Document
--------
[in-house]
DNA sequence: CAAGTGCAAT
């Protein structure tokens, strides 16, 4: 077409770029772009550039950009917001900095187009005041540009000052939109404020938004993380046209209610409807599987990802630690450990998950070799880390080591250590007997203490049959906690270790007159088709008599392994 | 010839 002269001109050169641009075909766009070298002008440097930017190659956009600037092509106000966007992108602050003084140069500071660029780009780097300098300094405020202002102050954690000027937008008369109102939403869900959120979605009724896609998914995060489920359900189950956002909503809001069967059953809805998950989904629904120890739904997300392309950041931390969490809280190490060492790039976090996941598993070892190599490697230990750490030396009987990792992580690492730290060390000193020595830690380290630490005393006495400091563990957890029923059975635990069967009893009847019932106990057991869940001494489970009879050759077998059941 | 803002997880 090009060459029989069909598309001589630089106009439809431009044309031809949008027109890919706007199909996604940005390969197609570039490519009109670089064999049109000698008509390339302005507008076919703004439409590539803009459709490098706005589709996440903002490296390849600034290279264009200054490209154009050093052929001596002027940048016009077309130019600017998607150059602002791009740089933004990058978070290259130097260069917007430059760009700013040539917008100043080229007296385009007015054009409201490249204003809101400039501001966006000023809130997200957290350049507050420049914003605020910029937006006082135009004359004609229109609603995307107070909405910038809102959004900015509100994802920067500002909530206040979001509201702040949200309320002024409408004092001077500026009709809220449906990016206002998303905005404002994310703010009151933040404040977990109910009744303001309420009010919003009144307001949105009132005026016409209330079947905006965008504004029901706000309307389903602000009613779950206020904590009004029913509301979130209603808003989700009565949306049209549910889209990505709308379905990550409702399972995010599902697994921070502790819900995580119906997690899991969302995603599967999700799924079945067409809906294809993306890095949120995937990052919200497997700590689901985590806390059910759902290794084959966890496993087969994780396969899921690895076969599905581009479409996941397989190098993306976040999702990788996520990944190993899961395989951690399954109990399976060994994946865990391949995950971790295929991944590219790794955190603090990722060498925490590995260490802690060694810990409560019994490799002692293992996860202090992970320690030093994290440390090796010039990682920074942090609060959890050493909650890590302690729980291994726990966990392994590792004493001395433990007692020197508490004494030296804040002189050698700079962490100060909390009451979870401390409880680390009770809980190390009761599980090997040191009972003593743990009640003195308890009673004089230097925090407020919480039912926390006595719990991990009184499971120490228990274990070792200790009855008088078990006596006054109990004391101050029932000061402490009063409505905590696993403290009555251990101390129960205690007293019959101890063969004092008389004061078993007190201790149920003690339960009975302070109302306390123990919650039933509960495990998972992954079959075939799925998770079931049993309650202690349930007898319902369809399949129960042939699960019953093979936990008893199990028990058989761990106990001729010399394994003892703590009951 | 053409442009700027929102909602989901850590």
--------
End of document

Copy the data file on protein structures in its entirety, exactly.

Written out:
[in-house]
DNA sequence: CAAGTGCAAT
């Protein structure tokens, strides 16, 4: 077409770029772009550039950009917001900095187009005041540009000052939109404020938004993380046209209610409807599987990802630690450990998950070799880390080591250590007997203490049959906690270790007159088709008599392994 | 010839 002269001109050169641009075909766009070298002008440097930017190659956009600037092509106000966007992108602050003084140069500071660029780009780097300098300094405020202002102050954690000027937008008369109102939403869900959120979605009724896609998914995060489920359900189950956002909503809001069967059953809805998950989904629904120890739904997300392309950041931390969490809280190490060492790039976090996941598993070892190599490697230990750490030396009987990792992580690492730290060390000193020595830690380290630490005393006495400091563990957890029923059975635990069967009893009847019932106990057991869940001494489970009879050759077998059941 | 803002997880 090009060459029989069909598309001589630089106009439809431009044309031809949008027109890919706007199909996604940005390969197609570039490519009109670089064999049109000698008509390339302005507008076919703004439409590539803009459709490098706005589709996440903002490296390849600034290279264009200054490209154009050093052929001596002027940048016009077309130019600017998607150059602002791009740089933004990058978070290259130097260069917007430059760009700013040539917008100043080229007296385009007015054009409201490249204003809101400039501001966006000023809130997200957290350049507050420049914003605020910029937006006082135009004359004609229109609603995307107070909405910038809102959004900015509100994802920067500002909530206040979001509201702040949200309320002024409408004092001077500026009709809220449906990016206002998303905005404002994310703010009151933040404040977990109910009744303001309420009010919003009144307001949105009132005026016409209330079947905006965008504004029901706000309307389903602000009613779950206020904590009004029913509301979130209603808003989700009565949306049209549910889209990505709308379905990550409702399972995010599902697994921070502790819900995580119906997690899991969302995603599967999700799924079945067409809906294809993306890095949120995937990052919200497997700590689901985590806390059910759902290794084959966890496993087969994780396969899921690895076969599905581009479409996941397989190098993306976040999702990788996520990944190993899961395989951690399954109990399976060994994946865990391949995950971790295929991944590219790794955190603090990722060498925490590995260490802690060694810990409560019994490799002692293992996860202090992970320690030093994290440390090796010039990682920074942090609060959890050493909650890590302690729980291994726990966990392994590792004493001395433990007692020197508490004494030296804040002189050698700079962490100060909390009451979870401390409880680390009770809980190390009761599980090997040191009972003593743990009640003195308890009673004089230097925090407020919480039912926390006595719990991990009184499971120490228990274990070792200790009855008088078990006596006054109990004391101050029932000061402490009063409505905590696993403290009555251990101390129960205690007293019959101890063969004092008389004061078993007190201790149920003690339960009975302070109302306390123990919650039933509960495990998972992954079959075939799925998770079931049993309650202690349930007898319902369809399949129960042939699960019953093979936990008893199990028990058989761990106990001729010399394994003892703590009951 | 053409442009700027929102909602989901850590």